Award–winning journalist Andrea Bernstein is Senior Editor for Politics & Policy for WNYC News. She has previously served as Metro Editor, Political Director, Director of Transportation Nation, and Senior Reporter.
(April 14, Matthew Schuerman, WNYC)
Do the math. If you pay $600 a month now for transit, you'll pay $750 beginning May 1, or $1800 more a year. That's the biggest hike (by percent) in almost three decades.
Succumbing to crushing fiscal realities faced by transit systems across the nation, the third large transit system in America voted unanimously today to approve higher fares and service cuts. The vote was 6-0.
Most express bus and commuter rail fares into New York will go up 25 percent. Off-peak train fares will rise by almost 50 percent because off-peak discounts will be eliminated.
The cost of local bus routes and most light rail lines will go up about 10 percent to a dollar fifty. Those bus routes were originally slated to go up by 25 percent. N-J Transit officials said they wanted to reduce the burden on low-income riders and seniors who have no other transportation option.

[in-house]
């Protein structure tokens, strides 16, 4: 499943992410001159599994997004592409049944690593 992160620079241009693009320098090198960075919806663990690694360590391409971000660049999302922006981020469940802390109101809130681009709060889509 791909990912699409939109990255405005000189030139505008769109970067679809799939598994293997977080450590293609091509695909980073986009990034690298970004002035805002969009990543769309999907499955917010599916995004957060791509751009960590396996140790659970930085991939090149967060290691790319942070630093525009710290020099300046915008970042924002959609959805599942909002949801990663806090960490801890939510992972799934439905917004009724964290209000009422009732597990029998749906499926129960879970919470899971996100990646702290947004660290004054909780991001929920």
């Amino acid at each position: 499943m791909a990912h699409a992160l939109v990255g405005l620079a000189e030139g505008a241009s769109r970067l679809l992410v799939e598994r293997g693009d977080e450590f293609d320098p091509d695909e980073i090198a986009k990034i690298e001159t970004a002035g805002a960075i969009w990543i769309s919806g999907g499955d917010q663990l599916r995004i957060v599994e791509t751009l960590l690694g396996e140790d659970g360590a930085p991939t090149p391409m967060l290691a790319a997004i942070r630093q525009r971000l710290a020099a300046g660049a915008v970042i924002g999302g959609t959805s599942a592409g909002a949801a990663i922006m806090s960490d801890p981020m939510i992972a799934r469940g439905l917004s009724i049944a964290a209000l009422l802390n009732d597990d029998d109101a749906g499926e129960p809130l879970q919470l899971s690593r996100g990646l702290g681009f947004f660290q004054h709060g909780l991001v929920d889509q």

The service cuts mean 35 fewer trains will run each day, and 16 bus routes will be eliminated entirely, though some routes that were supposed to be eliminated were restored because of public opposition.
The higher fares and service cuts will total 146 million dollars for the fiscal year beginning July 1st. That's 17 million dollars less than under the package proposed in March. But Governor Christie's latest budget proposal didn't cut funding for the next fiscal year as much as the transportation agency expected.
N-J Transit still needs to find another 100 million dollars in annual savings to break even. It says it's considering privatizing parking lots.
The fare hikes are going into effect May First, with service reductions soon afterwards.